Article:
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Lease wear and tear insurance is a big money maker for dealers... it's right up there with tire/wheel insurance. You were smart to pass on it.
So if the filler line gets clogged, is it a "DEF jam"?
I'll see myself out...
Hm, must be too new. 2012 is the latest Honda ones they have.
You might call your local library and see if they subscribe to an auto repair service. I can access one online (Chiltons) but it doesn't have any useful info on the 2014 Odyssey. Your library may have a different database.
Thank you. Not available there.Found one. AEC INTL/PWD [San Francisco] might have been the last one.
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Well first of all please discount anything you hear from a tow truck driver. They may be perfectly wonderful people, and genuinely trying to be helpful, but they do not have the skills or know-how to assess your car's condition, value or the types of repairs necessary.
So let's talk about when cars are "totaled". Usually an insurance company will write-off a car if the estimated repairs are 60-70% of the car's retail value. In your case, let's say your car is worth $8000 max. that means that if the damage estimate is around $5000 it's probably going to be totaled. Probably.
From your description, it looks like the car will be totaled, even though it CAN be fixed. Any reasonable damage can be fixed.
So why does the insurance company not fix it?
Because they don't want to enter into some kind of "hidden" repairs black hole. Once they approve the repairs, they are also stuck with any surprises that come up---hidden things that could not be assessed at the time of the estimate.
So they'd rather junk an $8000 car with $5000 damage than fix it.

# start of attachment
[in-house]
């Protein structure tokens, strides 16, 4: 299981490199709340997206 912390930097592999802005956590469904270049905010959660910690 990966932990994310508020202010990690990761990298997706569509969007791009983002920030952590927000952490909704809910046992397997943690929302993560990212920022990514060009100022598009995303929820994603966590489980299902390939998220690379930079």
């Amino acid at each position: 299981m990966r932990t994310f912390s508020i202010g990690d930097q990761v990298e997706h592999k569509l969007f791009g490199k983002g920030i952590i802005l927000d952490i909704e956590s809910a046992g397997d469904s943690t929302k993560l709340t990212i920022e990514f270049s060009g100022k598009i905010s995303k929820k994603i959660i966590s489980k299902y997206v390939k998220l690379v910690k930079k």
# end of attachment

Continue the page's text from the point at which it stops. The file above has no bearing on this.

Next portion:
If, on the other hand, they DO decide to fix your car, you can't really force them to total it, since your policy states that the insurance company has the option to either fix it or pay you for it.
Modern body shops can do marvelous things with repairs these days, and your car can LOOK and drive as good as new, if things are done correctly. But even repaired, it'll never be worth the same, because the accident is now public record. So your car, even fixed up, will be worth perhaps 30% less than it was before the accident.
If someone else was cited to be at fault and causing your accident, then you do have recourse, once the car is fixed, to file a claim against the other party's insurance company for "diminished value"--compensation for that 30% loss of value you suffered, even though your car was fixed perfectly.
So those are your options based on what you've told us, in my opinion.
Keep in mind that if your car is totaled be sure that you receive a fair settlement. If you don't like the insurance company's offer, you have the right to hire your own appraiser and ask for a higher settlement, should your appraiser come in higher. (they don't always of course).
If the insurance company does not accept your appraiser's higher value, you then have the right to an arbitration hearing.
For you to 'fight' your insurance company, and hire your own appraiser and go to arbitration, will cost you another $600 or so out of pocket.
Good luck with this.
That oil must've come from an exotic oilfield, hand-processed, trucked by a Teamsters Int'l driver into the dealership, unloaded by six UAW employees, and performed by a mechanic with a Masters degree in oil changing.
.00099 MF and 55% residual.
.00092 MF and 54% residual.
That's something I do when traffic allows, and I am in the right or middle lane. If I see any activity at an on-ramp, I just move over. Makes it easier on everyone.
swapping the multi-function relay and 4-season relay could be the solution. (especially if wiggling/tapping the switches does not affect the random behavior in rainy weather. feel free to turn the switches back and forth 100 times across their maximum ranges to see if that indicates whether the switches themselves may require replacement or cleaning.)
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